# Welcome message.
Write-Host "Welcome to this server," $CurrentUser
# Cancel if a user that's not contained in $ScriptUsers logs on.
if ($ScriptUsers -inotcontains $CurrentUser)
    Write-Host "You do not need to run this script."
# Get the number of sessions the current user owns.
$WmiUserNameExpression = "*,Name=`"" + $CurrentUser + "`""
$Sessions = get-wmiobject Win32_LoggedOnUser | `
    select Antecedent | `
    where { $_.Antecedent -ilike $WmiUserNameExpression } | `
# Log off the user if $MaxSessions is exceeded.
if ($Sessions.Count -gt $MaxSessions)
    Write-Host "You are already logged on in another session."
    # Show a message box informing the user that he will be logged off.
    $MessageBox = New-Object -ComObject WScript.Shell
    $MessageBox.Popup( `
        "There's another user connected using account " + $CurrentUser + ". Please try to reconnect later.`n`nYour session will be ended now. This window will be closed auomatically after 60 seconds.", `
        # Close message box after 60 seconds.
        60, `
        "Account is being used", `
        # Error Icon.
    # Force logoff.

You just need to set up the logon script using Group Policy.

  1. Enable multiple Terminal Services sessions using the Terminal Services Configuration snap-in (tscc.msc).
  2. Open the Group Policy Editor by running gpedit.msc.
  3. Assign the user logon script.
    Because the PowerShell file extension (ps1) is not linked to the PowerShell runtime, I wrote a little helper cmd file that simply starts the PowerShell script. Enter this cmd file in the Logon Scripts editor.
    rem SingleSession.cmd
    rem Starts SingleSession.ps1.
    @powershell.exe -noprofile -command SingleSession.ps1

Now, at each logon, the script checks if a user contained in $ScriptUsers logs on. If this is the case and the user already owns another session, a message box is displayed saying that he or she will be logged off. After a timeout of 60 seconds the message box closes and the session will be ended.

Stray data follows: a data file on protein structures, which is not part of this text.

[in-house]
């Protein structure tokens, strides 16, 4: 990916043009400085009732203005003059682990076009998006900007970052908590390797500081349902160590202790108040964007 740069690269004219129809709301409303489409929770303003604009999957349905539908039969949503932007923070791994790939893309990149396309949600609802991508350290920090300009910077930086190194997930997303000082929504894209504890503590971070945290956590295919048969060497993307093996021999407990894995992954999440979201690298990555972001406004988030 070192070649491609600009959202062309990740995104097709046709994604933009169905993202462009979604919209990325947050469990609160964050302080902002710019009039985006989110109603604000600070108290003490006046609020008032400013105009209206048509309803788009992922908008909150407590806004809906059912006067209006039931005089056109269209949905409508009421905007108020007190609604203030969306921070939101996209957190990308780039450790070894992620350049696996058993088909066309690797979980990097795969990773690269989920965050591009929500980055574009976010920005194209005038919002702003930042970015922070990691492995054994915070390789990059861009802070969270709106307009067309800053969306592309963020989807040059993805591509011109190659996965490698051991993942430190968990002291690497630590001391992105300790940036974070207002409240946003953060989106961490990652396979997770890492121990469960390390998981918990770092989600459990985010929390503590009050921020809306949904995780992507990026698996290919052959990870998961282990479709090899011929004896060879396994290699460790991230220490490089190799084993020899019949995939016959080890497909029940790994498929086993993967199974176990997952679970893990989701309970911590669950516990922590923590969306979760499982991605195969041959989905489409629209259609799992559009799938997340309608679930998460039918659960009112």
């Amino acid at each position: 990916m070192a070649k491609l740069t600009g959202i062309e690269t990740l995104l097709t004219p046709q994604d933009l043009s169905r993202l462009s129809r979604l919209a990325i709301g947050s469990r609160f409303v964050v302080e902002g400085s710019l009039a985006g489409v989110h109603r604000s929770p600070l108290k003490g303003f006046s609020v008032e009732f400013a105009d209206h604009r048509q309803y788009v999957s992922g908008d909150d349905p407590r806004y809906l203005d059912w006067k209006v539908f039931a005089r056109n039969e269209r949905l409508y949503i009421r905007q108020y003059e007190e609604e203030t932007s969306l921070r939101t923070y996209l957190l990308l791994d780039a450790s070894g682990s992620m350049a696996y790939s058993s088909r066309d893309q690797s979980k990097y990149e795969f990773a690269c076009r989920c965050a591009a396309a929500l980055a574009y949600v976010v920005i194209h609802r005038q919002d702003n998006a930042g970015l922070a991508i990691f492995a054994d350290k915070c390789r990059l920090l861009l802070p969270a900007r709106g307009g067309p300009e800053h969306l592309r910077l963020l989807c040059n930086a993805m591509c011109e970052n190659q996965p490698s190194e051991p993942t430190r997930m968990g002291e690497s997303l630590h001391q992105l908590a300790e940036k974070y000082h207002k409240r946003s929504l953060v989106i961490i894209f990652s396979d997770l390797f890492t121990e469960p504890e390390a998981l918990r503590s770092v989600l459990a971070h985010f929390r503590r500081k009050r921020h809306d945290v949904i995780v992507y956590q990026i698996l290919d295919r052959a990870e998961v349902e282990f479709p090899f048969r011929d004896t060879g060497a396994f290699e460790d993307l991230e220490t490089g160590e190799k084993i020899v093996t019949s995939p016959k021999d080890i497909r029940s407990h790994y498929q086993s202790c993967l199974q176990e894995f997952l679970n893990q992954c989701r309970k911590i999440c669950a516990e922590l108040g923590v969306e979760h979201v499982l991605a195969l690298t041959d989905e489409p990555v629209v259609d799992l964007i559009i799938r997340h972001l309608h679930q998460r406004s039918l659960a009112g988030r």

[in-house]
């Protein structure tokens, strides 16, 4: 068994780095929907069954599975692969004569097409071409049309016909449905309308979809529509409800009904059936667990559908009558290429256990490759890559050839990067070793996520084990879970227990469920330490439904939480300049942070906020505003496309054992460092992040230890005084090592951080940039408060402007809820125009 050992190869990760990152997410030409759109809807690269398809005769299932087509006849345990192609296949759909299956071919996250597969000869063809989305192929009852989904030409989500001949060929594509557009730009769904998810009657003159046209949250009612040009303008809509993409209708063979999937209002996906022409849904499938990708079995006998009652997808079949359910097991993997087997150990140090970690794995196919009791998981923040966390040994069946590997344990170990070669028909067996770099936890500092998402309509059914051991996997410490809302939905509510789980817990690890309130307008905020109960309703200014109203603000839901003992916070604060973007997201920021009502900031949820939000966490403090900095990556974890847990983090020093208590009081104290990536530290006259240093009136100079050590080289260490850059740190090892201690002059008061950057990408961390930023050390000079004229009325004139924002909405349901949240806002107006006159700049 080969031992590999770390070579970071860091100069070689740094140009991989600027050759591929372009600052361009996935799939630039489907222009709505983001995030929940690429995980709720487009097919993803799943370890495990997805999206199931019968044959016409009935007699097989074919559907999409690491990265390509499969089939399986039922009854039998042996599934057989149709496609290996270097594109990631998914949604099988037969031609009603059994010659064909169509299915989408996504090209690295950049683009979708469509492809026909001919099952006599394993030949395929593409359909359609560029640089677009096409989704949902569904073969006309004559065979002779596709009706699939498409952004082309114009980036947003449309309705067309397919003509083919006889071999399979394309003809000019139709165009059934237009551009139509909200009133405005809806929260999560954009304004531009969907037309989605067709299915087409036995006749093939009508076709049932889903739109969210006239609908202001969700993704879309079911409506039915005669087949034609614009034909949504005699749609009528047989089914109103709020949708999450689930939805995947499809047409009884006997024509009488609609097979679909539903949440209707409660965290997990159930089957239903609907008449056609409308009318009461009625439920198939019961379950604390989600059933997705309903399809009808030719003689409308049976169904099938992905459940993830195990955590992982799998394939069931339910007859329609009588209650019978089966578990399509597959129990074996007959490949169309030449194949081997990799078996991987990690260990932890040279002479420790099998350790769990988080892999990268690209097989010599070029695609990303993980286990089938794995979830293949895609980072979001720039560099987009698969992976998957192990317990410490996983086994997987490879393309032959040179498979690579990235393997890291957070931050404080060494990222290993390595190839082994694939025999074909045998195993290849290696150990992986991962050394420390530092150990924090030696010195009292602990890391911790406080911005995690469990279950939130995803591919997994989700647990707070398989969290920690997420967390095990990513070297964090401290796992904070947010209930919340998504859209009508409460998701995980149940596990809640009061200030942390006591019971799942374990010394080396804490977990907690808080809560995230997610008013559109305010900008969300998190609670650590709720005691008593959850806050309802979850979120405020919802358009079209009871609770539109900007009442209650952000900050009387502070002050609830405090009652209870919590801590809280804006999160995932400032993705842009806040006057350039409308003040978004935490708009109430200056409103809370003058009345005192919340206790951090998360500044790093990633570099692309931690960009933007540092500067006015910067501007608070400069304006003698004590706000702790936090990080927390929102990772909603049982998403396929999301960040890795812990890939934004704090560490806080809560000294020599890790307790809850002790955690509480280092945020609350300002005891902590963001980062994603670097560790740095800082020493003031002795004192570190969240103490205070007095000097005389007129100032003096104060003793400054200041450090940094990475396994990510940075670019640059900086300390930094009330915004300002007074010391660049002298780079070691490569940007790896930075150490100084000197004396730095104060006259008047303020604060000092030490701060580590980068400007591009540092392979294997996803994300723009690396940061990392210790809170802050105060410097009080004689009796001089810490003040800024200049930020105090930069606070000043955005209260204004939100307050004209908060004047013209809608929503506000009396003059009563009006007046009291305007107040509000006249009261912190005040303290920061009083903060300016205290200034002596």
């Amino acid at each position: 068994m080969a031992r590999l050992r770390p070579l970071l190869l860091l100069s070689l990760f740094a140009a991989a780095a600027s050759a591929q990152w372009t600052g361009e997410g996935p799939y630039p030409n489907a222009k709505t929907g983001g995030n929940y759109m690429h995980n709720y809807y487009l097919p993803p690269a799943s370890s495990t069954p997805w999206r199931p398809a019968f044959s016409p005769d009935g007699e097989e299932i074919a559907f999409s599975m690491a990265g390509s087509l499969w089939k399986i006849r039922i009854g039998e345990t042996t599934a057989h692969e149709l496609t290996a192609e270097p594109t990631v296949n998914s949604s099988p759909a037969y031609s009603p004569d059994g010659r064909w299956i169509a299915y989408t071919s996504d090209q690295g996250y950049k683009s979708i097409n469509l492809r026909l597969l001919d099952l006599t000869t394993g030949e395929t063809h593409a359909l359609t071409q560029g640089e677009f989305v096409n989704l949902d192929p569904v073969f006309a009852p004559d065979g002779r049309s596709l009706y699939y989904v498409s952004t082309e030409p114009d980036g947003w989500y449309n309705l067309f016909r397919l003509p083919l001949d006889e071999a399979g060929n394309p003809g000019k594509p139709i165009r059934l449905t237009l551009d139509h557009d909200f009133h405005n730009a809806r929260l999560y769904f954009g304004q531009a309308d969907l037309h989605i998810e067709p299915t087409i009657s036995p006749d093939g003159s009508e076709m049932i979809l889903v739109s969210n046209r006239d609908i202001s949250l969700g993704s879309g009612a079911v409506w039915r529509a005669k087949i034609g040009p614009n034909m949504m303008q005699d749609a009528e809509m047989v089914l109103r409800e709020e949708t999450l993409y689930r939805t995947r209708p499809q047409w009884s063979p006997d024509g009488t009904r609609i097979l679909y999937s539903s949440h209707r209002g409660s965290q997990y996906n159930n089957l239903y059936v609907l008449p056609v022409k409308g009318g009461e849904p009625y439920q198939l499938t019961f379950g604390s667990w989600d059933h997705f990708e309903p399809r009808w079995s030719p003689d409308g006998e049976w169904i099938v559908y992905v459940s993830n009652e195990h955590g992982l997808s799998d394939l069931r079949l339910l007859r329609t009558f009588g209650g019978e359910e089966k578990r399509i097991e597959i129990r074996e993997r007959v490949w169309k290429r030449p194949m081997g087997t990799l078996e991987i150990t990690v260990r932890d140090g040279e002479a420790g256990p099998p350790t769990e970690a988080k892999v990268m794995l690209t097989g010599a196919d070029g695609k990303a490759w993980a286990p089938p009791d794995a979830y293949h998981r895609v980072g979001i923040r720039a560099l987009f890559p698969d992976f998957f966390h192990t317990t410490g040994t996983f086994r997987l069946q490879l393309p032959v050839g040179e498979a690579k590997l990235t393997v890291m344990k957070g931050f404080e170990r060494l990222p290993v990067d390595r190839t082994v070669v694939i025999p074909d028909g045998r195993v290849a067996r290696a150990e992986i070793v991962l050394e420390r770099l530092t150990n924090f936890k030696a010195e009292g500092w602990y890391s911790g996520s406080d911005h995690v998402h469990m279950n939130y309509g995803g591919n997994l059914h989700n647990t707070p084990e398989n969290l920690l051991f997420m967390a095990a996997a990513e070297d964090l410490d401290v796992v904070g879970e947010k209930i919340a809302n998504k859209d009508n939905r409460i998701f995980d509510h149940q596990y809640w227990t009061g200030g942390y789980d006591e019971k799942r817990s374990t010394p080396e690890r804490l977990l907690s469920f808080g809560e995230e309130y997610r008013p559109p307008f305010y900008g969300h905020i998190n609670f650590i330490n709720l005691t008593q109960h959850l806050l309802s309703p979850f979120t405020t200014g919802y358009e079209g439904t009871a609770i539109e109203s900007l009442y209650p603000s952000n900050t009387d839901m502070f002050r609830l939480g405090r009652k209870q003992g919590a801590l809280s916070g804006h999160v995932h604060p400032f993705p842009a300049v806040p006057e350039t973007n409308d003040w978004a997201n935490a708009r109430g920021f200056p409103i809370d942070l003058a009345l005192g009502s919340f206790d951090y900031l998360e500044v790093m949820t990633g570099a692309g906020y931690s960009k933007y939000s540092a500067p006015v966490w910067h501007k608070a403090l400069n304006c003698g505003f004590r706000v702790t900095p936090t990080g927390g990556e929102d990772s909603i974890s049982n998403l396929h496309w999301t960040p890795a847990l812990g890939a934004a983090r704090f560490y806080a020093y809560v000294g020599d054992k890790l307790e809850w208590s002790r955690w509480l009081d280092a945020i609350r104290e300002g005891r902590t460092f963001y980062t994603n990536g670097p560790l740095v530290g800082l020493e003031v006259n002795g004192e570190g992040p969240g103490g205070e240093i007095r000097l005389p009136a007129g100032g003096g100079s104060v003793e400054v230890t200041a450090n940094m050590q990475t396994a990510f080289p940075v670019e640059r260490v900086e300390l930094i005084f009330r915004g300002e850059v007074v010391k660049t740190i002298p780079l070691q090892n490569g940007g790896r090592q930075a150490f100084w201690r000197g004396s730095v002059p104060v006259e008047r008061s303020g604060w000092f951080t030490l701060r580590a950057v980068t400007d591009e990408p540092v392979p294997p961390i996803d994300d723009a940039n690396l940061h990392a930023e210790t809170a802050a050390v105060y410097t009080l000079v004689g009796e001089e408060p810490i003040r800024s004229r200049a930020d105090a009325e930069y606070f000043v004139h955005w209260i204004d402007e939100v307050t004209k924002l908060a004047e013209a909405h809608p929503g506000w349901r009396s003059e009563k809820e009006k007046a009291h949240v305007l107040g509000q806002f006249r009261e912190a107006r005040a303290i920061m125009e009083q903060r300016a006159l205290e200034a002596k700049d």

Basically, I rewrote the SingleSession script that existed as a cmd file for years in PowerShell because I think it's time to switch to the new well thought-out command line. PowerShellIDE, though beta-ish, has done a decent job supporting me during the short development process.

Monad is Dead, Long Live Windows PowerShell

Posted in PowerShell at Friday, 28 April 2006 11:12 W. Europe Daylight Time

Finally, Microsoft has given the new Windows CLI (codenamed Monad) its name: PowerShell. <rant>I can't help myself, but I believe there could be a better name. Why didn't they just stick to Microsoft Shell?</rant>

The product is currently RC1 (download versions for x86, x64 or ia64 and the docs), I will start using it as soon as I get the opportunity of writing a new script.

Update: I found a good reference to the beta name "Monad" in the first chapter of Bruce Payette's book on PowerShell.

“The Monad, of which we shall here speak, is nothing but a simple substance, which enters into compounds. By 'simple' is meant 'without parts.'”
From THE MONADOLOGY by Gottfried Wilhelm Leibniz (translated by Robert Latta)

In the Monadology, Leibniz described a world of irreducible components from which all things could be composed. This excellently captures the spirit of the project – to create a toolkit of simple pieces that you compose to create complex solutions.